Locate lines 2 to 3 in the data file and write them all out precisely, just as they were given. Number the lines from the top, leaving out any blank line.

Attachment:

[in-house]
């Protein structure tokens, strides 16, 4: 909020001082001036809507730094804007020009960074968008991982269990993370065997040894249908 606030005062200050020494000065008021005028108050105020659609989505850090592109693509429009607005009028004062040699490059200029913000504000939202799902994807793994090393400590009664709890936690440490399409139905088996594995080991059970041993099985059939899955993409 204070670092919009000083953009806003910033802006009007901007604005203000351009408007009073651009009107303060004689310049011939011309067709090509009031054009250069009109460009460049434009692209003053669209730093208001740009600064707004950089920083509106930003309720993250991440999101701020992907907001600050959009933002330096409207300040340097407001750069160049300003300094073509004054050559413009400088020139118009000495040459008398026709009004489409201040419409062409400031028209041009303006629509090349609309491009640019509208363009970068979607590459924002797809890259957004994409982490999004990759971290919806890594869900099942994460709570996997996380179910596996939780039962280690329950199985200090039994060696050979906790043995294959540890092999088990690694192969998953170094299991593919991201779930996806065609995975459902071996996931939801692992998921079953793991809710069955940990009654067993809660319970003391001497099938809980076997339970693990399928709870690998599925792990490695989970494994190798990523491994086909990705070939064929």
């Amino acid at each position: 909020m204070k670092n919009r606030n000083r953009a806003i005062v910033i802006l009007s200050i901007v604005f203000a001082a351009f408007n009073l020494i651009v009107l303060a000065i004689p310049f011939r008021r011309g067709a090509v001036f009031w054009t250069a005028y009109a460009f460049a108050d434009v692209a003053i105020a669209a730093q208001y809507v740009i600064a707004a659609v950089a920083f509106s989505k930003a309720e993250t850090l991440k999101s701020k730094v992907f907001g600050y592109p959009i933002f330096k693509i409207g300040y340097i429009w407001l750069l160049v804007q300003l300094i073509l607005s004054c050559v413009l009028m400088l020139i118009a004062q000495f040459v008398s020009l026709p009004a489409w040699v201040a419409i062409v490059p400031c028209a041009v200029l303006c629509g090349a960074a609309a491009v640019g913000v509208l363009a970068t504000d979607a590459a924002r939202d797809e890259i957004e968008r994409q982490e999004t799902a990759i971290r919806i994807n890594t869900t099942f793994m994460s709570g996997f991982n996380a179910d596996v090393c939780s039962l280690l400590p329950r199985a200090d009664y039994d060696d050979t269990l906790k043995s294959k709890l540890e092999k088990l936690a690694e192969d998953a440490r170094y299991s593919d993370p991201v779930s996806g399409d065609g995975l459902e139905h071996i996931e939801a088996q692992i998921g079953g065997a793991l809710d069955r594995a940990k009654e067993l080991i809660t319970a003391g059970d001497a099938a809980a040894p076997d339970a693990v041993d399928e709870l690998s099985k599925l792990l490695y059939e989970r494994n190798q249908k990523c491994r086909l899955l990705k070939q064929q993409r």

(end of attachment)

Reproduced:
């Protein structure tokens, strides 16, 4: 909020001082001036809507730094804007020009960074968008991982269990993370065997040894249908 606030005062200050020494000065008021005028108050105020659609989505850090592109693509429009607005009028004062040699490059200029913000504000939202799902994807793994090393400590009664709890936690440490399409139905088996594995080991059970041993099985059939899955993409 204070670092919009000083953009806003910033802006009007901007604005203000351009408007009073651009009107303060004689310049011939011309067709090509009031054009250069009109460009460049434009692209003053669209730093208001740009600064707004950089920083509106930003309720993250991440999101701020992907907001600050959009933002330096409207300040340097407001750069160049300003300094073509004054050559413009400088020139118009000495040459008398026709009004489409201040419409062409400031028209041009303006629509090349609309491009640019509208363009970068979607590459924002797809890259957004994409982490999004990759971290919806890594869900099942994460709570996997996380179910596996939780039962280690329950199985200090039994060696050979906790043995294959540890092999088990690694192969998953170094299991593919991201779930996806065609995975459902071996996931939801692992998921079953793991809710069955940990009654067993809660319970003391001497099938809980076997339970693990399928709870690998599925792990490695989970494994190798990523491994086909990705070939064929």
């Amino acid at each position: 909020m204070k670092n919009r606030n000083r953009a806003i005062v910033i802006l009007s200050i901007v604005f203000a001082a351009f408007n009073l020494i651009v009107l303060a000065i004689p310049f011939r008021r011309g067709a090509v001036f009031w054009t250069a005028y009109a460009f460049a108050d434009v692209a003053i105020a669209a730093q208001y809507v740009i600064a707004a659609v950089a920083f509106s989505k930003a309720e993250t850090l991440k999101s701020k730094v992907f907001g600050y592109p959009i933002f330096k693509i409207g300040y340097i429009w407001l750069l160049v804007q300003l300094i073509l607005s004054c050559v413009l009028m400088l020139i118009a004062q000495f040459v008398s020009l026709p009004a489409w040699v201040a419409i062409v490059p400031c028209a041009v200029l303006c629509g090349a960074a609309a491009v640019g913000v509208l363009a970068t504000d979607a590459a924002r939202d797809e890259i957004e968008r994409q982490e999004t799902a990759i971290r919806i994807n890594t869900t099942f793994m994460s709570g996997f991982n996380a179910d596996v090393c939780s039962l280690l400590p329950r199985a200090d009664y039994d060696d050979t269990l906790k043995s294959k709890l540890e092999k088990l936690a690694e192969d998953a440490r170094y299991s593919d993370p991201v779930s996806g399409d065609g995975l459902e139905h071996i996931e939801a088996q692992i998921g079953g065997a793991l809710d069955r594995a940990k009654e067993l080991i809660t319970a003391g059970d001497a099938a809980a040894p076997d339970a693990v041993d399928e709870l690998s099985k599925l792990l490695y059939e989970r494994n190798q249908k990523c491994r086909l899955l990705k070939q064929q993409r």